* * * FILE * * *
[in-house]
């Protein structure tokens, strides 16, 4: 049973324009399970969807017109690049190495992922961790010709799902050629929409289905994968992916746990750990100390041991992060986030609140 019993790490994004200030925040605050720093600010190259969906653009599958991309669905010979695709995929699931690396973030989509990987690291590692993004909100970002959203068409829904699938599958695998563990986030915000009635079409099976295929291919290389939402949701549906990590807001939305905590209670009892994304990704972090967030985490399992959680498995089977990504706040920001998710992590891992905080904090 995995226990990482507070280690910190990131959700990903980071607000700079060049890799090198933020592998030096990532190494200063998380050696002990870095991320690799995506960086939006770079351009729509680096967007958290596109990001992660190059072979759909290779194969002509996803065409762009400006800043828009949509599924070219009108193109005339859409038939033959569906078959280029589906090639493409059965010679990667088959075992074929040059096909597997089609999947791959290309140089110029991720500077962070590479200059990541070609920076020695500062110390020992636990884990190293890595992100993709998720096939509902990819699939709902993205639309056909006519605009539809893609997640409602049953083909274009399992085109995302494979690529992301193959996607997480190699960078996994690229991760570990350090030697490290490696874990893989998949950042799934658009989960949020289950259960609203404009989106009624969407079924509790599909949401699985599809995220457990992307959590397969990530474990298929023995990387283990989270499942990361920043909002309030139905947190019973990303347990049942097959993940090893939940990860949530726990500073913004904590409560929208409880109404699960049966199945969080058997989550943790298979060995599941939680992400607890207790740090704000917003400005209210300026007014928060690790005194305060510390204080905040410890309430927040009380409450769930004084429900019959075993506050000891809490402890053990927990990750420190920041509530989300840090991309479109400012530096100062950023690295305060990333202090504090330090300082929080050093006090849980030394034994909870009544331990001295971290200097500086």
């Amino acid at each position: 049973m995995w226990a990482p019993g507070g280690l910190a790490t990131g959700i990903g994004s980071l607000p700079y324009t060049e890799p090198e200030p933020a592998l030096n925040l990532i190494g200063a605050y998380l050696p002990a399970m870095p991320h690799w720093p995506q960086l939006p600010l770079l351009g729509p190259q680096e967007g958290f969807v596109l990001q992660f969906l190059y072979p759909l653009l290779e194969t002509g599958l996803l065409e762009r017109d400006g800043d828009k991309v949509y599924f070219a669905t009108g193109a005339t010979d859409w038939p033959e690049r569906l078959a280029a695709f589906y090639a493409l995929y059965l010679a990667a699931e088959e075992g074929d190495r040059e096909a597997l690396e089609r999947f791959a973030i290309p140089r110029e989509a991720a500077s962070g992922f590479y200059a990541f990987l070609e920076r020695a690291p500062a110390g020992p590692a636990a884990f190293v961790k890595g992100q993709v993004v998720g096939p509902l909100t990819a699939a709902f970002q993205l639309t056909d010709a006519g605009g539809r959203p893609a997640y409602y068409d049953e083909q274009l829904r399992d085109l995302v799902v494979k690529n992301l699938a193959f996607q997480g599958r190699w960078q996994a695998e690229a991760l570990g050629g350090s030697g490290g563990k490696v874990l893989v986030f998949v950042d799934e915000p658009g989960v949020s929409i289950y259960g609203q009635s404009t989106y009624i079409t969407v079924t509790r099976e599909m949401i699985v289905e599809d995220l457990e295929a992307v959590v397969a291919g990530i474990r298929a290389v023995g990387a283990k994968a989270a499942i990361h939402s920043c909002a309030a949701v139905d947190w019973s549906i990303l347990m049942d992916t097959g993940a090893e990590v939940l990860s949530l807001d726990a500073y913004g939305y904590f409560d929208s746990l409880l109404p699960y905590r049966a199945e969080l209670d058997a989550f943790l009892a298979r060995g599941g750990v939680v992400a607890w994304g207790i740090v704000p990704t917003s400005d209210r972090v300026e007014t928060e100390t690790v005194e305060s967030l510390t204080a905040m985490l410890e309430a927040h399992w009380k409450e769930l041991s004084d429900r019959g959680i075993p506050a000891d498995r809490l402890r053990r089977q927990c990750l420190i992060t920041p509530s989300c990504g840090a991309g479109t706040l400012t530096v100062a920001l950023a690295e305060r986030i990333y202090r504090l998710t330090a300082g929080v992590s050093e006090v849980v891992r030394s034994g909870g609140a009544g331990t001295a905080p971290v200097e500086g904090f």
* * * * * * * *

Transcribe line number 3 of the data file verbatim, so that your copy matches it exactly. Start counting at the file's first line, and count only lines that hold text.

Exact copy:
């Amino acid at each position: 049973m995995w226990a990482p019993g507070g280690l910190a790490t990131g959700i990903g994004s980071l607000p700079y324009t060049e890799p090198e200030p933020a592998l030096n925040l990532i190494g200063a605050y998380l050696p002990a399970m870095p991320h690799w720093p995506q960086l939006p600010l770079l351009g729509p190259q680096e967007g958290f969807v596109l990001q992660f969906l190059y072979p759909l653009l290779e194969t002509g599958l996803l065409e762009r017109d400006g800043d828009k991309v949509y599924f070219a669905t009108g193109a005339t010979d859409w038939p033959e690049r569906l078959a280029a695709f589906y090639a493409l995929y059965l010679a990667a699931e088959e075992g074929d190495r040059e096909a597997l690396e089609r999947f791959a973030i290309p140089r110029e989509a991720a500077s962070g992922f590479y200059a990541f990987l070609e920076r020695a690291p500062a110390g020992p590692a636990a884990f190293v961790k890595g992100q993709v993004v998720g096939p509902l909100t990819a699939a709902f970002q993205l639309t056909d010709a006519g605009g539809r959203p893609a997640y409602y068409d049953e083909q274009l829904r399992d085109l995302v799902v494979k690529n992301l699938a193959f996607q997480g599958r190699w960078q996994a695998e690229a991760l570990g050629g350090s030697g490290g563990k490696v874990l893989v986030f998949v950042d799934e915000p658009g989960v949020s929409i289950y259960g609203q009635s404009t989106y009624i079409t969407v079924t509790r099976e599909m949401i699985v289905e599809d995220l457990e295929a992307v959590v397969a291919g990530i474990r298929a290389v023995g990387a283990k994968a989270a499942i990361h939402s920043c909002a309030a949701v139905d947190w019973s549906i990303l347990m049942d992916t097959g993940a090893e990590v939940l990860s949530l807001d726990a500073y913004g939305y904590f409560d929208s746990l409880l109404p699960y905590r049966a199945e969080l209670d058997a989550f943790l009892a298979r060995g599941g750990v939680v992400a607890w994304g207790i740090v704000p990704t917003s400005d209210r972090v300026e007014t928060e100390t690790v005194e305060s967030l510390t204080a905040m985490l410890e309430a927040h399992w009380k409450e769930l041991s004084d429900r019959g959680i075993p506050a000891d498995r809490l402890r053990r089977q927990c990750l420190i992060t920041p509530s989300c990504g840090a991309g479109t706040l400012t530096v100062a920001l950023a690295e305060r986030i990333y202090r504090l998710t330090a300082g929080v992590s050093e006090v849980v891992r030394s034994g909870g609140a009544g331990t001295a905080p971290v200097e500086g904090f």